If there’s one question I get asked time and time again about pregnancy exercise, it’s whether or not it’s safe to run while pregnant. In short, there are two ways to answer this:
1) Is the baby safe? Yes, absolutely.
2) Would I advise running during your pregnancy? No. Let me elaborate…
As with all my pregnancy blogs, it goes without saying that every woman and every pregnancy is different. My advice here is aimed at the “average” woman, with a low risk pregnancy. What your pregnancy exercise regime looks like, depends entirely on your pre-pregnancy fitness, your general health, how your pregnancy is progressing, how far along you are and what goals you have. But ultimately, running during pregnancy boils down to weighing up benefits vs risks, and as far as I’m concerned, the benefits of running while pregnant really don’t stack up for most women.
The only real benefit of running during pregnancy is to keep up your cardiovascular fitness, but you can achieve the exact same effect using many alternatives such as walking / hiking, cycling, swimming. I should add that, clearly, I am absolutely not discouraging exercise during pregnancy! On the contrary, keeping active while pregnant is hugely important. But it makes sense to choose exercise that supports the changes going on in your body. You don’t need to wrap yourself up and fear exercise, but you do need to be mindful of your physiology.
There are two main risks when it comes to running with a baby on board:
– Damage to the pelvic floor. The increasing weight of the baby places huge stress on your pelvic floor. Along with the abdominal muscles, your entire core is under a lot of pressure already, without the added stress from high impact activities. Jumping and running will only add to an already compromised pelvic floor, and excessive damage “down there” can lead to incontinence and even organ prolapse postpartum.
– Hormonal changes. Unsurprisingly your hormonal status alters significantly while pregnant. One of the key players during pregnancy is relaxin, which increases to enable everything to stretch when it’s time for baby to make his exit. The pelvic floor is 80% connective tissue so, unfortunately, this extra relaxin means that your pelvis is far less stable during pregnancy and the immediate postpartum period. Given the repetitive nature of running and the impact on the joints, decreased stability means increased risk of injury, with lower back and knees being common problem areas.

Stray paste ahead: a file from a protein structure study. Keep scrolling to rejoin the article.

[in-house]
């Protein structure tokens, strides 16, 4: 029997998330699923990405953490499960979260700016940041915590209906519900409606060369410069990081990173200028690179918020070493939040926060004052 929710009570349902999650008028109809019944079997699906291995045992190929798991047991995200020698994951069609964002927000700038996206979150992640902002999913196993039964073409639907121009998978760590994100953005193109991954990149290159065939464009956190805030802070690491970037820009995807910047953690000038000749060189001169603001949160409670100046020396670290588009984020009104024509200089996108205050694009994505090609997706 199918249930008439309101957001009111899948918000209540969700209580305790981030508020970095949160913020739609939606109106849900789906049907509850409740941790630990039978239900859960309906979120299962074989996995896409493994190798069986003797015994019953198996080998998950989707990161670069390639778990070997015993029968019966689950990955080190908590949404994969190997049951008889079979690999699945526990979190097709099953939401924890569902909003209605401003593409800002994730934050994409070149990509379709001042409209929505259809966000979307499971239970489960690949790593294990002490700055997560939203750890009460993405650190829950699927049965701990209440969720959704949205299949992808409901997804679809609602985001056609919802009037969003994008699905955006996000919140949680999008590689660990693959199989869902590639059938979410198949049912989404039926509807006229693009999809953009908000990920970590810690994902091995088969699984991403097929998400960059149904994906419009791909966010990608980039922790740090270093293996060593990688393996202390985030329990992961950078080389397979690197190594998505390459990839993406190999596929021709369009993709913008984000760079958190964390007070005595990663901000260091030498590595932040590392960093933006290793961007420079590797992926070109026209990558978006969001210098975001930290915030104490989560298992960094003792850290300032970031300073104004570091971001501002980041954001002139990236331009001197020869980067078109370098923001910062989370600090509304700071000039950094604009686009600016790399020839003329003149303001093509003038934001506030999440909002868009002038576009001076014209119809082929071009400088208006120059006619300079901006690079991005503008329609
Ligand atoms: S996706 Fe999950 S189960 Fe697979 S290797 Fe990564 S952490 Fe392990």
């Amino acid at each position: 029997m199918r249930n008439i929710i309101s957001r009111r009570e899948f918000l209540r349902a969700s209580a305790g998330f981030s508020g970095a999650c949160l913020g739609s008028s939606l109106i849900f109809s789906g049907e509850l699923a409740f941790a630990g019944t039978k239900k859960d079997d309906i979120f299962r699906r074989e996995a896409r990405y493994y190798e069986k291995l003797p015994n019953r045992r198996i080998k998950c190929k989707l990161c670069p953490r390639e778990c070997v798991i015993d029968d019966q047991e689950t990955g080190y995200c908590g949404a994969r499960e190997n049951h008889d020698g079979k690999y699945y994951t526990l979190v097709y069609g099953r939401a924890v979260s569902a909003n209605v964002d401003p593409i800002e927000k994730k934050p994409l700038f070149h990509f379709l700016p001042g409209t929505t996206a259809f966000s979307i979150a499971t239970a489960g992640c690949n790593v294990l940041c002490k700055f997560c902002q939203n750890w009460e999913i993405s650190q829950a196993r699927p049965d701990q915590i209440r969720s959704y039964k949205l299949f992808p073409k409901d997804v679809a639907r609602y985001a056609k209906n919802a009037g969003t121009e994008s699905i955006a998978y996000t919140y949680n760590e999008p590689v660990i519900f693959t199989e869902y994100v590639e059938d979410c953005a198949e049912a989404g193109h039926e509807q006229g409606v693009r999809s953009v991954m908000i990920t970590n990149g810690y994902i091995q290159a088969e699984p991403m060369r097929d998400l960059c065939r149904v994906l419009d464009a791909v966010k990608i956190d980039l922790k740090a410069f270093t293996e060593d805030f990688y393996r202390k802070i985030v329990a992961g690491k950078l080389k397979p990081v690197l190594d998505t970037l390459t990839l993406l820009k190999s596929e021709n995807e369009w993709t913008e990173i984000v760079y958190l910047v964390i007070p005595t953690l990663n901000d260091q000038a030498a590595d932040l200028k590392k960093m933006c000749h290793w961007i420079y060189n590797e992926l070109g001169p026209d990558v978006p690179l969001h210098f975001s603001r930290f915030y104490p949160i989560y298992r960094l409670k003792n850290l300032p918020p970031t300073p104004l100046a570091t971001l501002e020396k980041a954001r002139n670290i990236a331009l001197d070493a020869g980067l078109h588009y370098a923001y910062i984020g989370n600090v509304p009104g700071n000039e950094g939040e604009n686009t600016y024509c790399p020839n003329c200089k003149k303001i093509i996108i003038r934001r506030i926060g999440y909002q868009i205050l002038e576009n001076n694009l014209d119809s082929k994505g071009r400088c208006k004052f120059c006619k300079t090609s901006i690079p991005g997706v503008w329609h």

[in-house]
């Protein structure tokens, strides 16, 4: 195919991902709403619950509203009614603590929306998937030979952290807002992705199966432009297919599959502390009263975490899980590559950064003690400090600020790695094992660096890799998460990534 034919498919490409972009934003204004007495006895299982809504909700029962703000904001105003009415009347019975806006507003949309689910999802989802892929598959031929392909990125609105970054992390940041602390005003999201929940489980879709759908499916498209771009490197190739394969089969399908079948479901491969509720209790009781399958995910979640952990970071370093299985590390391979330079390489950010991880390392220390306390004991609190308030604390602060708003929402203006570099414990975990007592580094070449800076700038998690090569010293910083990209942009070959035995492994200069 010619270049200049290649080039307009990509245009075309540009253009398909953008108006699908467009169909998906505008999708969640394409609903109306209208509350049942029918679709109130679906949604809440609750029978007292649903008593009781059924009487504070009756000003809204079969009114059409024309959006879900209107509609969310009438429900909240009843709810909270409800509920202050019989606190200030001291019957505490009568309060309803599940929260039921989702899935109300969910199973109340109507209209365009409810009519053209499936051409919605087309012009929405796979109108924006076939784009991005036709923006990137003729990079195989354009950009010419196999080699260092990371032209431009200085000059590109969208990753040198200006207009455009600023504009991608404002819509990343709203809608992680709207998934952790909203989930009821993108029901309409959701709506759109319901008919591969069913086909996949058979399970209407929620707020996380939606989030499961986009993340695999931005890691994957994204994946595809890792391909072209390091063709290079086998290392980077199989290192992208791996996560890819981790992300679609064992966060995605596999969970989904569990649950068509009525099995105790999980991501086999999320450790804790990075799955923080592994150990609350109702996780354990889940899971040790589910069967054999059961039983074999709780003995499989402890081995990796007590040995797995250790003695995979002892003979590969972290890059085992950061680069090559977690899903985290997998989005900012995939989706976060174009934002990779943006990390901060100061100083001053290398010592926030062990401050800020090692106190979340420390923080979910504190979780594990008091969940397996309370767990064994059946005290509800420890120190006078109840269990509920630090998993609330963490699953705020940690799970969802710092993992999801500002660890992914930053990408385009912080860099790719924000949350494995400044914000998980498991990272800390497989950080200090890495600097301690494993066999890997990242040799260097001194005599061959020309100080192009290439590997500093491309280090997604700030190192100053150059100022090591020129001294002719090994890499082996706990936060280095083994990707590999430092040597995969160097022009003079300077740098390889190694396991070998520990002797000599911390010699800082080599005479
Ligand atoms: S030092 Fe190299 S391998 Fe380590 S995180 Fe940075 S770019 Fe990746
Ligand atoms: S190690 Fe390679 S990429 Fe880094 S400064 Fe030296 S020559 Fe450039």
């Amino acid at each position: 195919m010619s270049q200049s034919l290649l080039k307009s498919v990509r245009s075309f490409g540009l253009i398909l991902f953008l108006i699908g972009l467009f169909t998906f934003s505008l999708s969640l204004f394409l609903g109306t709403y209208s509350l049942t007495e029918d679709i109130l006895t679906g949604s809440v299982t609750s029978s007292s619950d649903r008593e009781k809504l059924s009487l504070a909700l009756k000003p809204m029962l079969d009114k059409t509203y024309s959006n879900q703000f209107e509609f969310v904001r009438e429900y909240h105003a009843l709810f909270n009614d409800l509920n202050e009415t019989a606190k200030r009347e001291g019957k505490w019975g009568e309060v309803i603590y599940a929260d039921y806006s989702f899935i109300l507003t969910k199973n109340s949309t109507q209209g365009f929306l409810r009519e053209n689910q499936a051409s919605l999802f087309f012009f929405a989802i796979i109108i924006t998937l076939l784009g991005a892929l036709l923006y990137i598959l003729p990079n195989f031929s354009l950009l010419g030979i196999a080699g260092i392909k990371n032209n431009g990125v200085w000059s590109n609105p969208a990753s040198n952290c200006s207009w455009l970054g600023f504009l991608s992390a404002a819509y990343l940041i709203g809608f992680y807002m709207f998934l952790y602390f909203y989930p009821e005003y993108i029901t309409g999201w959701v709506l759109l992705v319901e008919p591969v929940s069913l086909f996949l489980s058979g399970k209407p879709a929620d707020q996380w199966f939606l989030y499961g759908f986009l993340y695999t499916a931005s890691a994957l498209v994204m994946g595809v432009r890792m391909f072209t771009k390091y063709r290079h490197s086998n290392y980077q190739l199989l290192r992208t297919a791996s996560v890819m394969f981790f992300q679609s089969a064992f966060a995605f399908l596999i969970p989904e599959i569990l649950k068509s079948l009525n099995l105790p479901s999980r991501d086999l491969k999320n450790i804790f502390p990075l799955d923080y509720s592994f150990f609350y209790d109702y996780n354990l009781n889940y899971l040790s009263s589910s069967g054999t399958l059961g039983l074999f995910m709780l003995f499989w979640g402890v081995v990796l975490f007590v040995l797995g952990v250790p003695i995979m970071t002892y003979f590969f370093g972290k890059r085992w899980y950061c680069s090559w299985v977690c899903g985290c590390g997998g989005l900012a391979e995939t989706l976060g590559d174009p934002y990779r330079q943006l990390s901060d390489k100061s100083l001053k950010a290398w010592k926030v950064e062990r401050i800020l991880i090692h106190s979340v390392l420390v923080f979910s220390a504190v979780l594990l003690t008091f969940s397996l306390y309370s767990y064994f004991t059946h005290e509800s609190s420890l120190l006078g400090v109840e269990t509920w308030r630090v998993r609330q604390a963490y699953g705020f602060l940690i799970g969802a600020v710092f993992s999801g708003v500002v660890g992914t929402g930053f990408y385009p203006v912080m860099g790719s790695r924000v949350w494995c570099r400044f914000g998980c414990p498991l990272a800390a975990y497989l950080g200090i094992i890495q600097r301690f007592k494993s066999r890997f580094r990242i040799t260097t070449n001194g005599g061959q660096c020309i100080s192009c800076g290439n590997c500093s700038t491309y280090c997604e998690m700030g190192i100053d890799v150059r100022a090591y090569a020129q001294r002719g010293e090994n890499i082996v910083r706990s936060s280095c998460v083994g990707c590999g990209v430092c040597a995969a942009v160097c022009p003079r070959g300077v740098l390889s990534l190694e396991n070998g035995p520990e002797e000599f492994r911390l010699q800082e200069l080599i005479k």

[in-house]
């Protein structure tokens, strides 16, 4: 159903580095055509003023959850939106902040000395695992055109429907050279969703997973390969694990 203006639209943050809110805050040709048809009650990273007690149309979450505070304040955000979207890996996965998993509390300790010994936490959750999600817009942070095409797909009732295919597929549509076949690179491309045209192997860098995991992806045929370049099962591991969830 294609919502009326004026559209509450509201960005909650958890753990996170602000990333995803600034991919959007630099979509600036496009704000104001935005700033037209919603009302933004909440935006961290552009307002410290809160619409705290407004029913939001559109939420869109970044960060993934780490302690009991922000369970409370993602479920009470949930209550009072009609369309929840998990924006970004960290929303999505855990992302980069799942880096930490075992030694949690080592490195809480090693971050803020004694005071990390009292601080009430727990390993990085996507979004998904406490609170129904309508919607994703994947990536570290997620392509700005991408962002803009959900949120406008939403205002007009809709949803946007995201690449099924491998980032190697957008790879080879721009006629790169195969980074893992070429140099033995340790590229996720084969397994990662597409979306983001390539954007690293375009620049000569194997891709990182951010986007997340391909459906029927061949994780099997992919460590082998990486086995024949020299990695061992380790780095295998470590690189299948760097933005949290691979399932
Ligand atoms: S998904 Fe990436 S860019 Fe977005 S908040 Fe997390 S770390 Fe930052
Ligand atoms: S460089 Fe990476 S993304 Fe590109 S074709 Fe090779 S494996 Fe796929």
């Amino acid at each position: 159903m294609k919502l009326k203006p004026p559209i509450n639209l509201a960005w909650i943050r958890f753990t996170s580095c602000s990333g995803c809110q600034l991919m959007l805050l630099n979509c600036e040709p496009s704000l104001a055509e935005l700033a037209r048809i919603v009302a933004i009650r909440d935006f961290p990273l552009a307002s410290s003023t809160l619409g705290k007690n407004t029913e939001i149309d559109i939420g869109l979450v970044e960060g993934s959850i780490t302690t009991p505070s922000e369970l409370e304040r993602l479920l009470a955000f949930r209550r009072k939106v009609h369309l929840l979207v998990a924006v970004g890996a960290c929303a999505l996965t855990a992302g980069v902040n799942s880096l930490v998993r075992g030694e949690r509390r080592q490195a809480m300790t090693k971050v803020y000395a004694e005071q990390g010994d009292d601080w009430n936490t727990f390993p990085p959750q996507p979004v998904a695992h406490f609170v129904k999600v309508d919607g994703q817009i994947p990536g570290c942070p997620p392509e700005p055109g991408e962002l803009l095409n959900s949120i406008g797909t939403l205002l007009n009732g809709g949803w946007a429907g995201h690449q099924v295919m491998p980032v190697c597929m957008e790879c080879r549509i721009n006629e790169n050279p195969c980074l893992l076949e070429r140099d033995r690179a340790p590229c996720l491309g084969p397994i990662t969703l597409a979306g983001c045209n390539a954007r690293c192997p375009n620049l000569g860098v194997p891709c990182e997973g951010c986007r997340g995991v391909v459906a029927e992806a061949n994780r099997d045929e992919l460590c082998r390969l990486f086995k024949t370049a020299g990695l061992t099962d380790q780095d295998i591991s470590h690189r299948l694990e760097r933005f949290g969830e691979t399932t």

Just to clarify, we’re not talking about a risk to the baby. Your baby is wonderfully cushioned inside your womb, floating around in a protective bubble of amniotic fluid, so there are no worries there. There is nothing selfish about running even with a massive bump. The issue is much more to do with your own body and how you’d like it to perform both during labour itself, and after you’ve given birth.
Chances are you don’t know this, but during labour, your pelvic floor provides counter pressure against the baby’s head to help turn him into position ready to be born. Many women with weak a weak pelvic floor find that they need an assisted delivery because the pelvic floor has not been able to turn the baby efficiently. Surely we’d all prefer to birth with minimal intervention?
If you’re reading this and you’re a professional or competitive runner, then it might be that the risk of losing form and fitness outweighs the potential risk of peeing yourself during your races. Or if you are just a recreational runner but love it so much that you cannot bear the thought of stopping, then perhaps consider doing shorter distances or replacing one weekly run with a bike ride instead.
Ultimately, the choice is yours and if you do choose to run while pregnant you can do so safe in the knowledge that it’s absolutely harmless to your baby. I am simply aiming to make sure you have an informed choice about whether running is the right thing for your body at this time. For me, I chose to stop at 17 weeks, and focussed more on strength training with plenty of walking, and a bit of swimming and cycling thrown into the mix.